# Thread: mean and variance of a beta distribution

1. ## mean and variance of a beta distribution

Let $\displaystyle X$ have a beta distribution $\displaystyle f(x)=\frac{\gamma(\alpha+\beta)}{\gamma(\alpha)\ga mma(\beta)}x^{\alpha-1}(1-x)^{\beta-1},0<x<1$. Show that the mean and variance of $\displaystyle X$ are $\displaystyle \mu=\frac{\alpha}{\alpha+\beta}$ and $\displaystyle \sigma^2=\frac{\alpha\beta}{(\alpha+\beta+1)(\alph a+\beta)^2}$.

$\displaystyle \mu=\int_0^1x\frac{\gamma(\alpha+\beta)}{\gamma(\a lpha)\gamma(\beta)}x^{\alpha-1}(1-x)^{\beta-1}dx=\int_0^1\frac{\gamma(\alpha+\beta)}{\gamma(\a lpha)\gamma(\beta)}x^{\alpha}(1-x)^{\beta-1}dx$ I can't figure out how to integrate this. Can I get some help please?

2. Originally Posted by dori1123
Let $\displaystyle X$ have a beta distribution $\displaystyle f(x)=\frac{\gamma(\alpha+\beta)}{\gamma(\alpha)\ga mma(\beta)}x^{\alpha-1}(1-x)^{\beta-1},0<x<1$. Show that the mean and variance of $\displaystyle X$ are $\displaystyle \mu=\frac{\alpha}{\alpha+\beta}$ and $\displaystyle \sigma^2=\frac{\alpha\beta}{(\alpha+\beta+1)(\alph a+\beta)^2}$.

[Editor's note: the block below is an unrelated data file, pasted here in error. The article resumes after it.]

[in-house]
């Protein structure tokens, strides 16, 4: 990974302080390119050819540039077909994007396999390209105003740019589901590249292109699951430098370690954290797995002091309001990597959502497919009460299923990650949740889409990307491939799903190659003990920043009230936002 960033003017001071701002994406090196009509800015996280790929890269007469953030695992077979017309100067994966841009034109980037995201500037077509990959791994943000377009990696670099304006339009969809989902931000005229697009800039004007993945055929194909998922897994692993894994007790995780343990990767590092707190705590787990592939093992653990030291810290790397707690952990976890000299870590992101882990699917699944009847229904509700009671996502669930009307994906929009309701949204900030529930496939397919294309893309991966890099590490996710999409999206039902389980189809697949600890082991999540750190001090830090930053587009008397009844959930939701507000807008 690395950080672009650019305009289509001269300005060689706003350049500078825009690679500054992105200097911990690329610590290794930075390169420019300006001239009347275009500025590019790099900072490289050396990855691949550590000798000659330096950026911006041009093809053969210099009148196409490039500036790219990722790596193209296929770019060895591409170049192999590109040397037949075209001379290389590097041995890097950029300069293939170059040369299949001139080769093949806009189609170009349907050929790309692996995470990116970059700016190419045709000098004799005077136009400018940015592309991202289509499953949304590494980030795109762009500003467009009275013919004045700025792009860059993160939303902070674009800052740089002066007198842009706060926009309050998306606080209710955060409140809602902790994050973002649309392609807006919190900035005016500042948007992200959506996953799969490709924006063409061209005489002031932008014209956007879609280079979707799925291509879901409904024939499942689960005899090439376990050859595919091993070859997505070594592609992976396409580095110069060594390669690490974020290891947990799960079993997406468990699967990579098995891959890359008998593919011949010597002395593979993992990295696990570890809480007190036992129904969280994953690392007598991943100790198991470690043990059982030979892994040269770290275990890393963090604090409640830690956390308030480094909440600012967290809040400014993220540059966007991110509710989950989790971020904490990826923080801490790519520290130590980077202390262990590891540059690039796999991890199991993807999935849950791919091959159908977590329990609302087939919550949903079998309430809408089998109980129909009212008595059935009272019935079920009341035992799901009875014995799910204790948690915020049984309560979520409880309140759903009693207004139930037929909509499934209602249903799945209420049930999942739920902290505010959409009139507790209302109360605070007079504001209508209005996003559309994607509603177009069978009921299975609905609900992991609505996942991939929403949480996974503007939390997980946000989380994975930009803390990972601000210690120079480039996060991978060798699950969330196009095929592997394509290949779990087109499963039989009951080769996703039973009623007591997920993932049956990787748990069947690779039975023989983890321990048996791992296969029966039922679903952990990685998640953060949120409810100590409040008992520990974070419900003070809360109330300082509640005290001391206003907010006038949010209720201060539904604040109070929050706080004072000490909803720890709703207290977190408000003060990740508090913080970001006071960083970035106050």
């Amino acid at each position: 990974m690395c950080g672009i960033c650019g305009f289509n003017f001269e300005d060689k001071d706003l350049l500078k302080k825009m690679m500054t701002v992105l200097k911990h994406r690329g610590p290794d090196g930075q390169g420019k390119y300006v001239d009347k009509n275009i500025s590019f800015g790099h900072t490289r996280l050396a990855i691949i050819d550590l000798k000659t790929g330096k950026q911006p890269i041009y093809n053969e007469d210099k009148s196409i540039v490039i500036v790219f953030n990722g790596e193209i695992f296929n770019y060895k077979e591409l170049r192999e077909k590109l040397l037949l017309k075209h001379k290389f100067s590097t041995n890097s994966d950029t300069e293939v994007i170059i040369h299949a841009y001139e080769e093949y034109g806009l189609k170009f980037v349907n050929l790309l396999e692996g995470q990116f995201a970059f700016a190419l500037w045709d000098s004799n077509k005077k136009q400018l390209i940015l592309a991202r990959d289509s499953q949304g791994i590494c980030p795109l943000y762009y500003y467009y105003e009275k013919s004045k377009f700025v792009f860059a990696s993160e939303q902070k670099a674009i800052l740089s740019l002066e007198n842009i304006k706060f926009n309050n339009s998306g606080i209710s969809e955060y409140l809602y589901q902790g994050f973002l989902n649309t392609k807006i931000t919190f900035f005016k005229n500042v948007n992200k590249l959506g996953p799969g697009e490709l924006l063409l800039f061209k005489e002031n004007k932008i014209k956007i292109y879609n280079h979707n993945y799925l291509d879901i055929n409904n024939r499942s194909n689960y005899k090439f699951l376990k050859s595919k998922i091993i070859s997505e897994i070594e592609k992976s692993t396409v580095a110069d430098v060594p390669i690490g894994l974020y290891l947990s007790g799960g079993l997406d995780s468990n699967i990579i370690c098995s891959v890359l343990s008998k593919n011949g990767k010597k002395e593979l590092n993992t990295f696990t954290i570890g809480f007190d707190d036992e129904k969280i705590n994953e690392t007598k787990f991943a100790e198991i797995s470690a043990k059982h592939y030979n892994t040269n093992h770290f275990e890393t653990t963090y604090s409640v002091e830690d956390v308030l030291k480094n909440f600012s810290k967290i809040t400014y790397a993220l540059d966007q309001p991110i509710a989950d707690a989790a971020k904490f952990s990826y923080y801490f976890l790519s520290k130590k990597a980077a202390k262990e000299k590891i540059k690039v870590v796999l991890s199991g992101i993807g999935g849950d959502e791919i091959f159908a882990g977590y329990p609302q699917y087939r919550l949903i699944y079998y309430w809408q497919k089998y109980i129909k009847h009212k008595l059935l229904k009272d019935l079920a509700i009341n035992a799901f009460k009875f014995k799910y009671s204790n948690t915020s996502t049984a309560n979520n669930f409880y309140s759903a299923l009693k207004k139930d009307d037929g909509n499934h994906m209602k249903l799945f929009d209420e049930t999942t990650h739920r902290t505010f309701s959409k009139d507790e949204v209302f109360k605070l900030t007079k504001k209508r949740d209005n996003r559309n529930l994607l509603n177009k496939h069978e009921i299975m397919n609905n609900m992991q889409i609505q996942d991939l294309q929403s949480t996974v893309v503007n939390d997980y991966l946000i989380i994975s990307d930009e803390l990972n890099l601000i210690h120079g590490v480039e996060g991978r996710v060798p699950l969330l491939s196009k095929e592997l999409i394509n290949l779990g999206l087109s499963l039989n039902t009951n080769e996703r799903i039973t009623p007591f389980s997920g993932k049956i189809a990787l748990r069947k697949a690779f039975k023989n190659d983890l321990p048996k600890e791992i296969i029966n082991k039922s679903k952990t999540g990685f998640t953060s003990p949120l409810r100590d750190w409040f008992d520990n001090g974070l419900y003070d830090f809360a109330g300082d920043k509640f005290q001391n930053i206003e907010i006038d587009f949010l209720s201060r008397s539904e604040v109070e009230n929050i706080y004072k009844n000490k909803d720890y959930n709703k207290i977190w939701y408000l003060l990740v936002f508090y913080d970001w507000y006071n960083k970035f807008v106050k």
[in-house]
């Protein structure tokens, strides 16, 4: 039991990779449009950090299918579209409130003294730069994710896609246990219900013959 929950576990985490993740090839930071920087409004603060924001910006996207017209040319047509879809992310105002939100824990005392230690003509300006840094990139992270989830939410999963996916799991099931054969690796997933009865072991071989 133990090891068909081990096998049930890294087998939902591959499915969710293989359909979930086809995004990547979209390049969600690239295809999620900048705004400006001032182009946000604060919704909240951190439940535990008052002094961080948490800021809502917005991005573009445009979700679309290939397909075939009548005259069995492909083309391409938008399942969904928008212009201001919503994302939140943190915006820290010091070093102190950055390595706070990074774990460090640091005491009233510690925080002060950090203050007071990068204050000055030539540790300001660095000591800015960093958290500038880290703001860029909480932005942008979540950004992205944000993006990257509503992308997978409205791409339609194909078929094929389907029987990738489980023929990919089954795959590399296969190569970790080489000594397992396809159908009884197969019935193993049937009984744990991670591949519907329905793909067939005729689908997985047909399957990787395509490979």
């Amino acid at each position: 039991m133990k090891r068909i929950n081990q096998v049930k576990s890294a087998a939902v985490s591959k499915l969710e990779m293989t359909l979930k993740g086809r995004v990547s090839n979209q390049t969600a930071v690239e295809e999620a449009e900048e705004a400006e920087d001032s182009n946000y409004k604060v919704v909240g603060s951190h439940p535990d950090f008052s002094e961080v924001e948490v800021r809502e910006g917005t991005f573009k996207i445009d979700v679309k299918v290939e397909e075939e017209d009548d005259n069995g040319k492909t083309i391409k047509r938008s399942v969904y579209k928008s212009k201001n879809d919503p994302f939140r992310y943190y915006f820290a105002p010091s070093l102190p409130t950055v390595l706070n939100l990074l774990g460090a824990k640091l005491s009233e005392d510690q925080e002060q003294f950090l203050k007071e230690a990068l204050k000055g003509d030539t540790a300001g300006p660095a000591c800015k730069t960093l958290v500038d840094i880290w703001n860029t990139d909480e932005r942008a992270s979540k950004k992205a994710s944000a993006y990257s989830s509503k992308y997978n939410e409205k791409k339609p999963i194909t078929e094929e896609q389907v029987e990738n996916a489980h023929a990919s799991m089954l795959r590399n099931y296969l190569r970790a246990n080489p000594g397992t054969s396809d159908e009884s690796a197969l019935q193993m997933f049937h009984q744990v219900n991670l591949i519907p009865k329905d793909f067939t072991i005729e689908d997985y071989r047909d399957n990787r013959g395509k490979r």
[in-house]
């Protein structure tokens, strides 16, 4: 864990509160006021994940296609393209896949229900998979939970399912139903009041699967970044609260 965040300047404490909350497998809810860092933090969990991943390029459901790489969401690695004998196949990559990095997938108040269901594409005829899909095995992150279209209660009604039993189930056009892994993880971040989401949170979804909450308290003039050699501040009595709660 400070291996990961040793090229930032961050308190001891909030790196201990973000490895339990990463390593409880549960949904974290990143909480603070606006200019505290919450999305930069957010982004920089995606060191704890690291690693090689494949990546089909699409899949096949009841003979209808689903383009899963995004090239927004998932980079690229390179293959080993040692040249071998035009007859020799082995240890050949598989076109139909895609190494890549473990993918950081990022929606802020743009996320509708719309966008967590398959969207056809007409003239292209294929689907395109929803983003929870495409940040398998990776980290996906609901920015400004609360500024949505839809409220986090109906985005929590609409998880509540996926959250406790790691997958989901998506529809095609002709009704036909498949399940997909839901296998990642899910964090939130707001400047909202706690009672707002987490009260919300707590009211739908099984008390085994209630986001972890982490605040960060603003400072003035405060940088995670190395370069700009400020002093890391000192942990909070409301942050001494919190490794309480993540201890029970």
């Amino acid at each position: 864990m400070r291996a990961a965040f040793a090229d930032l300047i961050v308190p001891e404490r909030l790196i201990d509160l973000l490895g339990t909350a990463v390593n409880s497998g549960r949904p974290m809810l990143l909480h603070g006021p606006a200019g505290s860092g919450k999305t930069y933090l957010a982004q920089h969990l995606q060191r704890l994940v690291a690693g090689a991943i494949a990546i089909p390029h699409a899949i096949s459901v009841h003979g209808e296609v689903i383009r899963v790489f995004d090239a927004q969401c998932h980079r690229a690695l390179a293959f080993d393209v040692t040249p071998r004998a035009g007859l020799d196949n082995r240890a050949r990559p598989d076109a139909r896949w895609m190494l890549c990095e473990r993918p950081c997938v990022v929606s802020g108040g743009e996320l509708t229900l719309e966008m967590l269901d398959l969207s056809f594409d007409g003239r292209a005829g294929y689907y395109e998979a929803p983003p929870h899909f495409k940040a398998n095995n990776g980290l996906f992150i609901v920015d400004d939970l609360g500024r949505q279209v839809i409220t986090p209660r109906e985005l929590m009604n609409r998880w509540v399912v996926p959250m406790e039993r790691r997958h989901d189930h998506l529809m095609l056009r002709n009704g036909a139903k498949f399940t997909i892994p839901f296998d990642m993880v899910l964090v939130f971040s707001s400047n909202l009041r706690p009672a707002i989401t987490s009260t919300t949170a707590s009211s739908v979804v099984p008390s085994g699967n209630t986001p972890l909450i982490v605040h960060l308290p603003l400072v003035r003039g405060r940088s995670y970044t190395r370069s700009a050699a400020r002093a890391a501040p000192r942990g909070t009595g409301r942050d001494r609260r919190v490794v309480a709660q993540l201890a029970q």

$\displaystyle \mu=\int_0^1x\frac{\gamma(\alpha+\beta)}{\gamma(\a lpha)\gamma(\beta)}x^{\alpha-1}(1-x)^{\beta-1}dx=\int_0^1\frac{\gamma(\alpha+\beta)}{\gamma(\a lpha)\gamma(\beta)}x^{\alpha}(1-x)^{\beta-1}dx$ I can't figure out how to integrate this. Can I get some help please?
$\displaystyle \mu=\int_0^1x\frac{\gamma(\alpha+\beta)}{\gamma(\a lpha)\gamma(\beta)}x^{\alpha-1}(1-x)^{\beta-1}dx$

$\displaystyle =\int_0^1\frac{\gamma(\alpha+\beta)}{\gamma(\alpha )\gamma(\beta)}x^{\color{red}{(\alpha+1)-1}}$ $\displaystyle (1-x)^{\beta-1}dx$

$\displaystyle =\frac{\gamma(\alpha+\beta)}{\gamma(\alpha)\gamma( \beta)}\cdot \frac{1}{\frac{\gamma(\alpha+1+\beta)}{\gamma(\alp ha+1)\gamma(\beta)}}\int_0^1 \underbrace{\frac{\gamma(\alpha+1+\beta)}{\gamma(\ alpha+1)\gamma(\beta)} x^{(\alpha+1)-1}(1-x)^{\beta-1}}dx$ $\displaystyle \color{red}{\text{This is the pdf of a } \beta(\alpha+1,\beta) \text{ r.v.}}$

$\displaystyle =\frac{\gamma(\alpha+\beta)}{\gamma(\alpha)\gamma( \beta)}\cdot \frac{1}{\frac{\gamma(\alpha+1+\beta)}{\gamma(\alp ha+1)\gamma(\beta)}}\cdot 1$

Apply the same technique to obtain the second moment.

aNon1